But here-in is the problem. I don’t have the time (or desire) to shop around like that. In my situation, if $20,000 was plunked into my lap, my life would not change very much to be honest. The time I would spend trying to save that $20,000 is quite likely better spent in a consulting side-job that would recover the difference in about 100 hours, for a lot less risk. My thought is that there are thousands of real estate investors who are way better than me at buying below market, so why compete with them at their game? I’d rather spend the time in my area of expertise (software) where I can earn more money per time spent with far less risk.

I’m not trying to make a living off of real estate – it’s more to park cash in a tax-efficient vehicle and remove the temptation to spend it on luxury items (let's be honest, I'm not as frugal as many of you ;-) ). Obviously, I want returns at least as good as the stock market, but I’m not trying to hit home-runs. If I combine the 1% rule with the 50% rule, I get 6% returns per year on an asset that usually at least keeps up with inflation and has a lot less volatility than traditional equity. Those returns are not good if real estate is the primary source of income, but I personally can be happy with returns like that.

I’ve used a turnkey company before. Let’s just say that did not go well and I sold the house back to the turnkey. This time around, I want to do it myself. I’m okay with spending time finding a manager and doing the random tasks that turnkey companies overcharge for, but I don’t want to spend dozens of hours trying to buy below retail.

Basically, I want to pick a new-ish construction house off of the MLS, negotiate to roughly retail price, do the due diligence, get a managing company, and get on with my life. I'm leaning towards a newer house because I don't want to deal with big-ticket repairs right off the bat.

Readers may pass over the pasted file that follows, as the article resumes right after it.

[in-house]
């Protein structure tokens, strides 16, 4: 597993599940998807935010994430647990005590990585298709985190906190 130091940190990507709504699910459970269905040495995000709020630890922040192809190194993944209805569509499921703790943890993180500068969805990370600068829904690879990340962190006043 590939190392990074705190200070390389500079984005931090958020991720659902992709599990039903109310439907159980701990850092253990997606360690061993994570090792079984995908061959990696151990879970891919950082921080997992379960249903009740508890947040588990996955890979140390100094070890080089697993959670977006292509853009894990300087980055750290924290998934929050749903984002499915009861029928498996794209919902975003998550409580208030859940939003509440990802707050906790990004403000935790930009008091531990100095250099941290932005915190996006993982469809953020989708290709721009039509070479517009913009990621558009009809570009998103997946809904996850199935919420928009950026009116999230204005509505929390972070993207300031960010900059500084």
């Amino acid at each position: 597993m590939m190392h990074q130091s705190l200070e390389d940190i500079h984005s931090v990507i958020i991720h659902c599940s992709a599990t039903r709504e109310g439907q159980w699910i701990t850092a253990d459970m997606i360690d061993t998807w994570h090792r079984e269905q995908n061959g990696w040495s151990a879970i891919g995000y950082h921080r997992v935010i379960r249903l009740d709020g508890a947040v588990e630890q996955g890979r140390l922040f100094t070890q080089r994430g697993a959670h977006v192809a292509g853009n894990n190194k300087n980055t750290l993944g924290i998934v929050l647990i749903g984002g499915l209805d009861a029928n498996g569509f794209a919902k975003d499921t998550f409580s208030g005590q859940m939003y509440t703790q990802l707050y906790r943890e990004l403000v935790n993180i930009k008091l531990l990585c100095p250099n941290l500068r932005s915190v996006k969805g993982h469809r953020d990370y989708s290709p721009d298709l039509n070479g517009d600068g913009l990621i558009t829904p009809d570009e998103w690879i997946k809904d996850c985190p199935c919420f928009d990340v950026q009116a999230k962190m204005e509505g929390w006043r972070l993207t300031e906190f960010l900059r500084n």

Has anyone been in my situation and can provide an opinion? Thank you so much!

 All this junk about buying stuff under it's actual value is honestly laughable. If something is worth $1 obviously it's better to get it at $.80 but is that really feasible? Ask yourself who is touting that stuff. Is it guys who are selling books or seminars? Things are worth what they are worth because they are worth it. 

Buying Real Estate as a means to generate wealth is a proven business. Time has told us that one will make money owning Real Estate. Odds are good that if you aren't willing to pay what something is worth you won't be buying any property. So ask yourself. If owning Real Estate makes money and you don't own any because you aren't willing to pay the entry price are you helping or hurting yourself?

if people did not buy new or newer homes at retail you would have No construction industry. 

AS Jim points out value Is subjective.. and regional.

in some markets properties on MLS sell for 99% of list or over list .

in other markets you will see properties starting at one price point and be lowered and lowered and end up selling 20% back of where they started.. IE markets with more homes that peeps.

@Jeffrey Scholz Those 12+ books are trying to teach you how to not lose money. If you want to ignore that advice that's up to you. Now is NOT the time to buy property at retail, the entire global market is hitting another peak, the US in particular is heading straight for another collapse of another bubble.

Originally posted by @Doug Pretorius :

@Jeffrey Scholz Those 12+ books are trying to teach you how to not lose money. If you want to ignore that advice that's up to you. Now is NOT the time to buy property at retail, the entire global market is hitting another peak, the US in particular is heading straight for another collapse of another bubble.

 Doug any catalyst in your mind for a US market bubble pop.. what are you thinking and why do you think other than the full recovery is just about on us..  can the markets not make knew high??  or do you think that 07 was the highest real estate will ever go.

Sure did not play out that way in CA..  Geesh my last fishing trip to BC  and prices since 2001 in Kelowna  Triple to quadrupled.. 

I mean I really don't know the answer.. but there are still a lot of markets were homes have been receding in value since the 80s and 90s  think Rural NY  Rural PA   Detroit  etc etc.. maybe they are just getting back to stability and ready to make brand new highs.